A study that suggests vitamin A could reduce the risk of melanoma should be treated with caution, according to Australian cancer experts who say the results are inconclusive and involve potentially toxic levels of vitamin supplements. The study, published online this week in the Journal of Investigative…
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A study that suggests vitamin A could reduce the risk of melanoma should be treated with caution, according to Australian cancer experts who say the results are inconclusive and involve potentially toxic levels of vitamin supplements.
The study, published online this week in the Journal of Investigative Dermatology, suggests that retinol – a form of vitamin A present in foods of animal origin such as liver, eggs, and milk – could act as a chemoprotective agent against melanoma when taken as a supplement.
US researchers examined 69,635 people – divided almost evenly between men and women – over almost six years to see whether dietary and supplemental vitamin A affected the risk of developing melanoma.
They found that high doses – 41,200 mg per day – of retinol led to “a significant reduction” of melanoma risk, particularly among women. The protective effect was achieved only with supplemental retinol, the researchers reported. When consumed as part of a diet, Vitamin A had no effect.
Graham Mann, a Professor in Medicine at the University of Sydney, said the main limitation of the study was that the researchers did not assess sun exposure, the major risk factor for melanoma. “Women who take vitamin supplements may well be better at sun protection, and this could account for the reduced number of melanomas, as the authors acknowledge,” said Professor Mann, an expert in the genetic and environmental causes of skin cancer.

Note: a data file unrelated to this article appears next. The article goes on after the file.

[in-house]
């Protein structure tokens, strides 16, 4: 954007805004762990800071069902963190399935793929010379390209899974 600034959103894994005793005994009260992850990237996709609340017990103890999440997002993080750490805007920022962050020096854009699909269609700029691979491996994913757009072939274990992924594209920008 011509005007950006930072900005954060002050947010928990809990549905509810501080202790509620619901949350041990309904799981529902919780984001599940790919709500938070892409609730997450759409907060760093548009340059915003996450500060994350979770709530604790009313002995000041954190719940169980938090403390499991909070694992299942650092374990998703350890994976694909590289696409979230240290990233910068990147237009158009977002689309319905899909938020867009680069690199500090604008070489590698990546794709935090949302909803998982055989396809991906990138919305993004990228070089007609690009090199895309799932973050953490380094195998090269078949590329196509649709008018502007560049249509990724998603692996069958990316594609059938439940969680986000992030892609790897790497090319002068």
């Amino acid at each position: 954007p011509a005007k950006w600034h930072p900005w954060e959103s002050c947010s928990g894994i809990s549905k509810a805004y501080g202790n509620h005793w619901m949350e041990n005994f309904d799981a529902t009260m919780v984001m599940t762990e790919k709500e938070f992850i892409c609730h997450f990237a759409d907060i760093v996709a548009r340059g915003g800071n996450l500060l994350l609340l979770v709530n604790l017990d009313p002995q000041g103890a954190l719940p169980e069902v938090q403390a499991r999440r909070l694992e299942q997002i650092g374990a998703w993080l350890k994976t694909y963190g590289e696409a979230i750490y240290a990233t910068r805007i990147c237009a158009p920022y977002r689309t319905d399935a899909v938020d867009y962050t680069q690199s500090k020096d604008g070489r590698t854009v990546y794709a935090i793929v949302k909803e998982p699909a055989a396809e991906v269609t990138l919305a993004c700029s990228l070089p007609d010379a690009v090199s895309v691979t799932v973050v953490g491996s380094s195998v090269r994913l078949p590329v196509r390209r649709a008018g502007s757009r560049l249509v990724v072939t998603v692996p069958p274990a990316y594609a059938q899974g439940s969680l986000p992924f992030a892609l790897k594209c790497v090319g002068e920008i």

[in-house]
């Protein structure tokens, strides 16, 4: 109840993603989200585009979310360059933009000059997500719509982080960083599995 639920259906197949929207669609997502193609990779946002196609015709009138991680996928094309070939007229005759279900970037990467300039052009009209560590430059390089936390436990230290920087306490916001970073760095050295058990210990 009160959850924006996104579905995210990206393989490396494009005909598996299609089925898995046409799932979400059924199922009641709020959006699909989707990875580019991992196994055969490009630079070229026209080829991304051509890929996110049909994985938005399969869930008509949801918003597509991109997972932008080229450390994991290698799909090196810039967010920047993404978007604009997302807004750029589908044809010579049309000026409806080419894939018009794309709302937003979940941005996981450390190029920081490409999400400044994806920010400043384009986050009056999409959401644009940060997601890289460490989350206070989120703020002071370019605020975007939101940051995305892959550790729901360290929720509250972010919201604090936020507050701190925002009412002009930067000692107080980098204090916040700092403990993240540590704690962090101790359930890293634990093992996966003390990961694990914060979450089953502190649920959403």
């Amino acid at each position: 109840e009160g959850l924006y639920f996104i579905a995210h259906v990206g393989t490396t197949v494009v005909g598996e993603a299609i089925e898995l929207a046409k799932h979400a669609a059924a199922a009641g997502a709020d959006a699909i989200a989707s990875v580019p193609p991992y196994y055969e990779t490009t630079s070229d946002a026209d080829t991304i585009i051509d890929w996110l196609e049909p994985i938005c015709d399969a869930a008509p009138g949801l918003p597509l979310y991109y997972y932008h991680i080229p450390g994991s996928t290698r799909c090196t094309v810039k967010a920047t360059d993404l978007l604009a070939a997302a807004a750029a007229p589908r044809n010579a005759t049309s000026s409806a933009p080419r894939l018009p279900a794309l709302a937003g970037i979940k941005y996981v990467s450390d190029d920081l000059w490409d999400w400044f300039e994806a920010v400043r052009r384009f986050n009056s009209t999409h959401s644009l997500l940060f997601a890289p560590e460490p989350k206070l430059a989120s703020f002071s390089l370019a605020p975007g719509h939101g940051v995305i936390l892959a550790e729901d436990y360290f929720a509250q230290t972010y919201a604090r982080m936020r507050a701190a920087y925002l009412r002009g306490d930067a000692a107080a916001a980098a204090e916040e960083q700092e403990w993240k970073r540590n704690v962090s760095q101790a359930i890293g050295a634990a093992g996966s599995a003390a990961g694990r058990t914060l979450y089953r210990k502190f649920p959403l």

“Another contributing factor is that even though the study is large, the number of melanoma cases is small. Three or four more cases of melanoma in the 3,288 female retinol users would have wiped out the difference, so the result may well be entirely a chance finding.”
Australia has the highest rate of melanoma in the world, said Rod Sinclair, a Professor of Dermatology at the University of Melbourne. And although the study was interesting, it only revealed benefits for women who took very high doses of retinol – which “have significant side-effects”.
Andrew Miller, a Clinical Senior Lecturer in Dermatology at the Australian National University, also warned about the dangers of taking high levels of retinol.
“When the potential for foetal damage and systemic toxicity from taking higher than recommended daily intakes is considered, I would not recommend routine supplementation,” Dr Miller said.
The use of a cancer registry to determine the number of melanomas may also have yielded misleading results, he said, “and since there was no attempt made to obtain an independent histologic confirmation of the diagnosis, any variation in diagnosis validity could significantly skew the results of the study”.
“The best advice that I can give for mitigation of melanoma risk is careful sun protection and routine self-examination; particularly in high risk families.”
Professor Sinclair agreed: “‘Slip, Slop, Slap’ is still the best advice going around.”